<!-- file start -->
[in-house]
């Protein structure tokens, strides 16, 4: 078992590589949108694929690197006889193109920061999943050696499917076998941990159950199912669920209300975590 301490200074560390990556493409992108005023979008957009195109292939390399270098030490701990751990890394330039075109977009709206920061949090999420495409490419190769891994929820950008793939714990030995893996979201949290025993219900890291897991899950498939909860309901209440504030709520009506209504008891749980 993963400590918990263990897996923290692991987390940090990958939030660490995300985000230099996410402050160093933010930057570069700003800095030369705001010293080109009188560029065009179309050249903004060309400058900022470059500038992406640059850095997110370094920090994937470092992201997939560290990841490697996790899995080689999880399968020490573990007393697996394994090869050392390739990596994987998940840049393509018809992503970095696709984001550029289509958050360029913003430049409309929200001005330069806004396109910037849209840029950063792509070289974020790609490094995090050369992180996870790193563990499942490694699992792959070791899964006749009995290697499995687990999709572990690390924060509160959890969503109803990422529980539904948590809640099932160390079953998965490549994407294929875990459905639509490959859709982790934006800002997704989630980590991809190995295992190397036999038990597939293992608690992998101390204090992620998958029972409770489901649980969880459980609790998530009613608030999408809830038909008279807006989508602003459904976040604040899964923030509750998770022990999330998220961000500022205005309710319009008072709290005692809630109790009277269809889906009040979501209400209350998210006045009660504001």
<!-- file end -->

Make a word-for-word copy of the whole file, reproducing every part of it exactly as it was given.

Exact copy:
[in-house]
């Protein structure tokens, strides 16, 4: 078992590589949108694929690197006889193109920061999943050696499917076998941990159950199912669920209300975590 301490200074560390990556493409992108005023979008957009195109292939390399270098030490701990751990890394330039075109977009709206920061949090999420495409490419190769891994929820950008793939714990030995893996979201949290025993219900890291897991899950498939909860309901209440504030709520009506209504008891749980 993963400590918990263990897996923290692991987390940090990958939030660490995300985000230099996410402050160093933010930057570069700003800095030369705001010293080109009188560029065009179309050249903004060309400058900022470059500038992406640059850095997110370094920090994937470092992201997939560290990841490697996790899995080689999880399968020490573990007393697996394994090869050392390739990596994987998940840049393509018809992503970095696709984001550029289509958050360029913003430049409309929200001005330069806004396109910037849209840029950063792509070289974020790609490094995090050369992180996870790193563990499942490694699992792959070791899964006749009995290697499995687990999709572990690390924060509160959890969503109803990422529980539904948590809640099932160390079953998965490549994407294929875990459905639509490959859709982790934006800002997704989630980590991809190995295992190397036999038990597939293992608690992998101390204090992620998958029972409770489901649980969880459980609790998530009613608030999408809830038909008279807006989508602003459904976040604040899964923030509750998770022990999330998220961000500022205005309710319009008072709290005692809630109790009277269809889906009040979501209400209350998210006045009660504001």